I’m sure you regret ever getting involved in this situation, but you did and hopefully it’s over. He’s married and should not be having a relationship with someone outside his marriage, especially if he has children. But, if it is over, just let it be over. You aren’t the first person to give into temptation and you didn’t commit a crime against anyone there at work. Probably half of them have done the same thing or wanted to.

Be an active member of the work team, laugh, talk and show an interest in what you  hear and see. If you don’t treat yourself like an outcast or a leper, others won’t either.

If you have access to someone you trust or to a counselor, I think you should talk this out with that person. You can tell them more about the circumstances and be more open with them. But at some point, you need to just shake your head at your bad decision and promise yourself to be more wise in the future.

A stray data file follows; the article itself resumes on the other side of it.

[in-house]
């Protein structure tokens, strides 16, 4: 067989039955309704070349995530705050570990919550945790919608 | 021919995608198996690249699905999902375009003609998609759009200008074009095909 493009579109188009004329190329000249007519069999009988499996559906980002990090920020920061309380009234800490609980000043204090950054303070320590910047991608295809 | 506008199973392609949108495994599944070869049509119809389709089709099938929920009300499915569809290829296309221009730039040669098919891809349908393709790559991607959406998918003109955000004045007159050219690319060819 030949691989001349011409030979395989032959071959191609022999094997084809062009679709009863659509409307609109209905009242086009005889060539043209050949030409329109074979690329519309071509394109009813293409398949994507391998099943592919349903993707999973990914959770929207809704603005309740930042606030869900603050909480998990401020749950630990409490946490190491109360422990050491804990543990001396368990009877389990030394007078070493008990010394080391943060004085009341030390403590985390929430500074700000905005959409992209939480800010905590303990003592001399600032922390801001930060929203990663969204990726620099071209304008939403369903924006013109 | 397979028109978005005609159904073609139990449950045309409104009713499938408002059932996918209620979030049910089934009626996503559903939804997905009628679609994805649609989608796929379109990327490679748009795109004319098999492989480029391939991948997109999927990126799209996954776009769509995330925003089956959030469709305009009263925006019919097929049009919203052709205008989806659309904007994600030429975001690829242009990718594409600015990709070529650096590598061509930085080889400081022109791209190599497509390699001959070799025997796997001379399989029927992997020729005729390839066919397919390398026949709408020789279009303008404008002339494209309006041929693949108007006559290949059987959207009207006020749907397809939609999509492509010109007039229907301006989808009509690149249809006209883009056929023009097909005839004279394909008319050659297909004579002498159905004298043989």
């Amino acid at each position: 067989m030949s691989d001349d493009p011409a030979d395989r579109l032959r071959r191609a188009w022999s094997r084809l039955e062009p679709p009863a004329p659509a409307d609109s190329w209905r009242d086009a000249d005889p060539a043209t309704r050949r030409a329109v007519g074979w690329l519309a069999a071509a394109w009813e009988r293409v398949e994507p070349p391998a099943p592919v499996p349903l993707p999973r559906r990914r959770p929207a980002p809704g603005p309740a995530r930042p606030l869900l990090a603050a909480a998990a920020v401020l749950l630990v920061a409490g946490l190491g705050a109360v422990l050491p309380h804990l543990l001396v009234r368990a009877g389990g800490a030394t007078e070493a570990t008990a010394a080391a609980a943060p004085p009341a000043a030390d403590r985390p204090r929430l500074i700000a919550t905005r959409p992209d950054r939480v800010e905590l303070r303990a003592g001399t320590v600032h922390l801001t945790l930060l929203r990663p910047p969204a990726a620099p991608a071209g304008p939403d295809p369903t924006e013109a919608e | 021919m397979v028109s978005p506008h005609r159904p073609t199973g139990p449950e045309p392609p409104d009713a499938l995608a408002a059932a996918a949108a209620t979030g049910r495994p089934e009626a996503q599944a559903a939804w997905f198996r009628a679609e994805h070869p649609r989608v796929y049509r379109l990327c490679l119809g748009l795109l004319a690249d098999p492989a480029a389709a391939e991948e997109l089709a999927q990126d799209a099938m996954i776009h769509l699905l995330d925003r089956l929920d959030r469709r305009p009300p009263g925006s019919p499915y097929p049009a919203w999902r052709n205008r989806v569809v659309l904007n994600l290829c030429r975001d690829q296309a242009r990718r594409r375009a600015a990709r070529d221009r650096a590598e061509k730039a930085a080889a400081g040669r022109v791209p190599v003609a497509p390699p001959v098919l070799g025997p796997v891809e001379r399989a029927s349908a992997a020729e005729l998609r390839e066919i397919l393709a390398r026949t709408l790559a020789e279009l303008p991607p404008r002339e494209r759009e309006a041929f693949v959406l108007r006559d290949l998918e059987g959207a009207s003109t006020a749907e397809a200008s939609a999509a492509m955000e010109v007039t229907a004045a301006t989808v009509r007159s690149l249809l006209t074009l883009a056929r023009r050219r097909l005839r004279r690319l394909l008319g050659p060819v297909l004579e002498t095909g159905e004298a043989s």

I hope you can regain your balance and see this for what it is, just a bad time in your life that will be over at some point, sooner than you think.

Best wishes to you and I hope you will move through this time quickly and be back to enjoying work and feeling good about it.

Tina Rowe
Ask the Workplace Doctors

Tina Lewis Rowe

Tina had a thirty-three year career in law enforcement, serving with the Denver Police Department from 1969-1994 and was the Presidential United States Marshal for Colorado from 1994-2002. She provides training to law enforcement organizations and private sector groups and does conference presentations related to leadership, workplace communications and customized topics. Her style is inspirational with humor.